Trans Women, The New Misogynists?

Some time ago I lay on my bed, closed my eyes and tried to imagine being pregnant. I then imagined myself giving birth, holding my newborn child, bonding with it. I fell into a deep, beautiful sleep from which I awoke with a feeling of desperate emptiness. I felt my body, its curves, its contours and felt a sudden disgust at a body that was not fertile, not fruitful, would never know certain core feminine experiences.

I got over this, not least because of my some wonderful sex with both men and women, and I now love my trans body. But bodily self disgust is, I think, something that transgender people are quite prone to.   Many speak of feeling trapped in the wrong body but most know deep down that no hormones and no surgery can ever, quite, give them the right body. All trans women know that there are differences between them and cisgendered women, know too that many key issues for women can never affect them directly. We reflect on these and our reflection colours and patterns our relations with our cisgendered sisters.

I, and many trans women, actively support the struggle for reproductive rights,  the right og women to decide for themselves what to do with their bodies. We have cis women friends, confidants, lovers. Yet, however we engage with cis women, the radical feminists continue to abuse us as “mentally ill gay men” “drag queens” “not real women” and so on.  And, in a new tack, a recent blog posts suggested that we are misogynists,  seeking to erase “real” (that is biologically female) women in order to further our own unjustified claim to be women, that we privilege our struggle over that of cis women,  and that, ultimately, trans rights are fundamentally incompatible with women’s rights. This explains the rad fem furore over Government suggestions that the current intrusive,  medicalised and bureaucratic, process for gender reassignment should be replaced by one of self certification, based possibly on the system that has operated for two years in the Irish Republic.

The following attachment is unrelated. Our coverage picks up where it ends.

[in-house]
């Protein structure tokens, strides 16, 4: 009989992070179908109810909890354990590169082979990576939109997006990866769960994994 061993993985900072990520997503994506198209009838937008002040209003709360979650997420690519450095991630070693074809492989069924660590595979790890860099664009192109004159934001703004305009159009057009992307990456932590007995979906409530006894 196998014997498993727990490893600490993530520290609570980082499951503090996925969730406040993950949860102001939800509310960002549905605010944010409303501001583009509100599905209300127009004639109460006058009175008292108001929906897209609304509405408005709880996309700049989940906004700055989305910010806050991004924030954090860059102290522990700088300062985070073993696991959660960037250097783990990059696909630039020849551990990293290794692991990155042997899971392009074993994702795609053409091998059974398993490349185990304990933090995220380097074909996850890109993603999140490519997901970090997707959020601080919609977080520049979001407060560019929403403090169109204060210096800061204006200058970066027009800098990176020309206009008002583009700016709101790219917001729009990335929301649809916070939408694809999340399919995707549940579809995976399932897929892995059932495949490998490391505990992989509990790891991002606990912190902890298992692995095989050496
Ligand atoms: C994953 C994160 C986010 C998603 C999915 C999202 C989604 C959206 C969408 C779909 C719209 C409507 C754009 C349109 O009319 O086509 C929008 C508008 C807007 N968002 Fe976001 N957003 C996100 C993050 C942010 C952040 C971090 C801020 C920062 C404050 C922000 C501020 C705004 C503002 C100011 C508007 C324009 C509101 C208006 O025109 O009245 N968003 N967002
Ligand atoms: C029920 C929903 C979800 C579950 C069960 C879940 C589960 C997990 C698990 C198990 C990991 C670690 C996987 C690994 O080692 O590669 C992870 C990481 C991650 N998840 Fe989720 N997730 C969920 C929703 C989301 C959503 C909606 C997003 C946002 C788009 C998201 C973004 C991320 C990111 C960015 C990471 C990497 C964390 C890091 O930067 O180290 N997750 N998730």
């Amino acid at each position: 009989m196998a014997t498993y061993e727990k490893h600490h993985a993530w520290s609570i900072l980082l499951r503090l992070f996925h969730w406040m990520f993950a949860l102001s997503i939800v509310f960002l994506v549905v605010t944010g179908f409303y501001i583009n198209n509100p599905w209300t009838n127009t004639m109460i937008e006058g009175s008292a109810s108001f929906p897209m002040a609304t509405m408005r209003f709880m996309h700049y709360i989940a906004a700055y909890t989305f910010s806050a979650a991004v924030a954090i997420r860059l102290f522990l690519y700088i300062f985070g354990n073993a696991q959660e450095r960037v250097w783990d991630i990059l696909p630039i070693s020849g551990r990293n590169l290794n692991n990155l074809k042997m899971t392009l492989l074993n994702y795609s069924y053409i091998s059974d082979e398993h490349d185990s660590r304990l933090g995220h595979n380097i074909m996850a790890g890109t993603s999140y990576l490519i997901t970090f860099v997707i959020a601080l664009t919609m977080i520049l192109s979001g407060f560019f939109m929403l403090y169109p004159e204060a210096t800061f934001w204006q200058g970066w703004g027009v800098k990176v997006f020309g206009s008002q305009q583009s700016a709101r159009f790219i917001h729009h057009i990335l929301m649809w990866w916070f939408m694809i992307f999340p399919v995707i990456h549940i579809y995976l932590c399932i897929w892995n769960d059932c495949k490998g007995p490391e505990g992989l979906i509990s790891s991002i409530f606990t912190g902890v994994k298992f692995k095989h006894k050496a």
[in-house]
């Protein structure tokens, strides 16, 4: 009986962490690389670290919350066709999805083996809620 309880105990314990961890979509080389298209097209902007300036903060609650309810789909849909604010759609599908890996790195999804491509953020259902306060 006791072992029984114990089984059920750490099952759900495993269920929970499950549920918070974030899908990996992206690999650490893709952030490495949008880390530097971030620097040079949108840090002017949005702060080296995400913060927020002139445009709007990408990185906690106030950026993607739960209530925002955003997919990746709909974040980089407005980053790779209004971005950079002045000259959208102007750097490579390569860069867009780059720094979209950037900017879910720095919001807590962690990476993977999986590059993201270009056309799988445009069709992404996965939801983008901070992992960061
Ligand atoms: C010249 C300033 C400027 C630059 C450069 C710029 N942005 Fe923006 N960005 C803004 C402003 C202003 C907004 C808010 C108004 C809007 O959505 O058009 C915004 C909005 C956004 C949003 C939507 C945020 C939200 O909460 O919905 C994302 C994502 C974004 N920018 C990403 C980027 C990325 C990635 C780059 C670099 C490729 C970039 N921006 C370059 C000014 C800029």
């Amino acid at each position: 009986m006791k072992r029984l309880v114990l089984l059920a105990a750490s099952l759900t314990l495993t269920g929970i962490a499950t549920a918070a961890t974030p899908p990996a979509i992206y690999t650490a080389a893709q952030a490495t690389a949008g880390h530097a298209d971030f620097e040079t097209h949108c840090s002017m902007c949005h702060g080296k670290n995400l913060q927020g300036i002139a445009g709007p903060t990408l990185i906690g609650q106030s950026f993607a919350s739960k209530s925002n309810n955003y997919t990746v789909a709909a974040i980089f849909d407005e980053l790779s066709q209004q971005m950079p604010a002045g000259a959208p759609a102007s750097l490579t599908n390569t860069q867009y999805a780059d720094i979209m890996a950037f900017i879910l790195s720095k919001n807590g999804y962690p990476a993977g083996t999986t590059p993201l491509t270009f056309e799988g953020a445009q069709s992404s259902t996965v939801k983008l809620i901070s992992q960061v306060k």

Much of the claims made are nonsense. For example trans people do not require a Gender Recognition Certificate to use toilets corresponding to their self identified gender and the idea that a man would go to the trouble of putting on a dress and make up just to invade women’s spaces to sexually assault them always seemed farfetched.  As we have seen recently it is far from necessary for a man to do this in order to assault women. These arguments also elide areas where the stuggles overlap. For example, bathroom bans in certain US states have led to the ejection of cisgendered women from the ladies’, allegedly for not looking feminine enough.  The control of trans bodies is actually an aspect of the control of the bodies of all women.

Am I a misogynist? I have a number of close women friends who have supported me in my transition, who have shown me love and been there for me when I needed them. These are women who can relate to me as a woman and want to be part of my life. Do they consider me a misogynist? I cannot recall meeting a woman in recent times who was not wholly comfortable with trans women. The women I know encompass a wide age range, a wide variety of backgrounds and levels of education.  I suggest that they represent a representative cross section of the female population. I suggest too that the radical feminists, as in many other questions, are simply not where the majority of women are.

Do I want to erase women? I do not. The simple fact is I could not live without them.

Advertisements

We Are Like Ships in The Night

Sometimes friends mention things in conversation that give you a jolt because they express things that have been gnawing away at the back of your mind and make you think about them in a more focussed way. This happened a while ago as I enjoyed a pub lunch with fellow blogger Eye. She commented that many, if not most, friendships on the kink scene are essentially ephemeral. And this got me thinking.

I had been thinking anyway about how kink friendships differ from vanilla ones, in particular how there is often a weird kind of dislocation. This is particularly true of friends who have been play partners. I can think now of say half a dozen people I am no longer in contact with, who have been naked before me, who I have flogged and caned, spat on, humiliated in other ways, people, in short with whom I have enjoyed moments of great intensity and intimacy. And yet there are so many things I don’t know about them that even casual acquaintances in vanilla life know. I have explored the darkest recesses of their souls, they have bared themselves before me in more than physical ways, and yet, I know nothing about them.